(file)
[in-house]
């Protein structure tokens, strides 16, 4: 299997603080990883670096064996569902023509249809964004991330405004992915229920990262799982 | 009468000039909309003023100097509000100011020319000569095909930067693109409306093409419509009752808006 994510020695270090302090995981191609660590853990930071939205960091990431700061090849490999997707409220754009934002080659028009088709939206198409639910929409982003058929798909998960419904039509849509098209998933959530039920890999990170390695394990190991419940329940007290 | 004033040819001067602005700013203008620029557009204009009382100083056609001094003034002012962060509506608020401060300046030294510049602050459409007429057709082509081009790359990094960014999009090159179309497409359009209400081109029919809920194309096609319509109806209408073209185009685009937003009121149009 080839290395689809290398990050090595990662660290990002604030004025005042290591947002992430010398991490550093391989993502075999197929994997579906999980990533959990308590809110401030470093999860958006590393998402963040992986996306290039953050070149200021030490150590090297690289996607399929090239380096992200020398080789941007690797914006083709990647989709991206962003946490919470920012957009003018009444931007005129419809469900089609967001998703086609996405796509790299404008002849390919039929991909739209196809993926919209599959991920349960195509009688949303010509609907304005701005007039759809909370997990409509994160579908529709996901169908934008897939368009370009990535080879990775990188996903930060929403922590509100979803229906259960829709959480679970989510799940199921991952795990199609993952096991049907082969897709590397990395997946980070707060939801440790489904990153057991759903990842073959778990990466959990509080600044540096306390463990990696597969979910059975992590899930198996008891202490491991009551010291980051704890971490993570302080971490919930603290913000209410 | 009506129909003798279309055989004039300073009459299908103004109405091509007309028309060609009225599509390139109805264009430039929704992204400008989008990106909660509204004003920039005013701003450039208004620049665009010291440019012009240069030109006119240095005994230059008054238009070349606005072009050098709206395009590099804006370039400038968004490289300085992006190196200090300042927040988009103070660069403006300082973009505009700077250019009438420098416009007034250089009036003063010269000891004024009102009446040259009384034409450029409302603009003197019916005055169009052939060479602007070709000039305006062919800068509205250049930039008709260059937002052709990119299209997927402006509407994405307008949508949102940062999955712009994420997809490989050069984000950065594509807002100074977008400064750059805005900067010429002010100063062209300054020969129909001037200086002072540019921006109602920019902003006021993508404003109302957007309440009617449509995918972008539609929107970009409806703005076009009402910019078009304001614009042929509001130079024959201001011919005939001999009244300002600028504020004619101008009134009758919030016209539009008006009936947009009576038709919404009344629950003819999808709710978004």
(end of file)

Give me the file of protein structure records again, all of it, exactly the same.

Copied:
[in-house]
């Protein structure tokens, strides 16, 4: 299997603080990883670096064996569902023509249809964004991330405004992915229920990262799982 | 009468000039909309003023100097509000100011020319000569095909930067693109409306093409419509009752808006 994510020695270090302090995981191609660590853990930071939205960091990431700061090849490999997707409220754009934002080659028009088709939206198409639910929409982003058929798909998960419904039509849509098209998933959530039920890999990170390695394990190991419940329940007290 | 004033040819001067602005700013203008620029557009204009009382100083056609001094003034002012962060509506608020401060300046030294510049602050459409007429057709082509081009790359990094960014999009090159179309497409359009209400081109029919809920194309096609319509109806209408073209185009685009937003009121149009 080839290395689809290398990050090595990662660290990002604030004025005042290591947002992430010398991490550093391989993502075999197929994997579906999980990533959990308590809110401030470093999860958006590393998402963040992986996306290039953050070149200021030490150590090297690289996607399929090239380096992200020398080789941007690797914006083709990647989709991206962003946490919470920012957009003018009444931007005129419809469900089609967001998703086609996405796509790299404008002849390919039929991909739209196809993926919209599959991920349960195509009688949303010509609907304005701005007039759809909370997990409509994160579908529709996901169908934008897939368009370009990535080879990775990188996903930060929403922590509100979803229906259960829709959480679970989510799940199921991952795990199609993952096991049907082969897709590397990395997946980070707060939801440790489904990153057991759903990842073959778990990466959990509080600044540096306390463990990696597969979910059975992590899930198996008891202490491991009551010291980051704890971490993570302080971490919930603290913000209410 | 009506129909003798279309055989004039300073009459299908103004109405091509007309028309060609009225599509390139109805264009430039929704992204400008989008990106909660509204004003920039005013701003450039208004620049665009010291440019012009240069030109006119240095005994230059008054238009070349606005072009050098709206395009590099804006370039400038968004490289300085992006190196200090300042927040988009103070660069403006300082973009505009700077250019009438420098416009007034250089009036003063010269000891004024009102009446040259009384034409450029409302603009003197019916005055169009052939060479602007070709000039305006062919800068509205250049930039008709260059937002052709990119299209997927402006509407994405307008949508949102940062999955712009994420997809490989050069984000950065594509807002100074977008400064750059805005900067010429002010100063062209300054020969129909001037200086002072540019921006109602920019902003006021993508404003109302957007309440009617449509995918972008539609929107970009409806703005076009009402910019078009304001614009042929509001130079024959201001011919005939001999009244300002600028504020004619101008009134009758919030016209539009008006009936947009009576038709919404009344629950003819999808709710978004």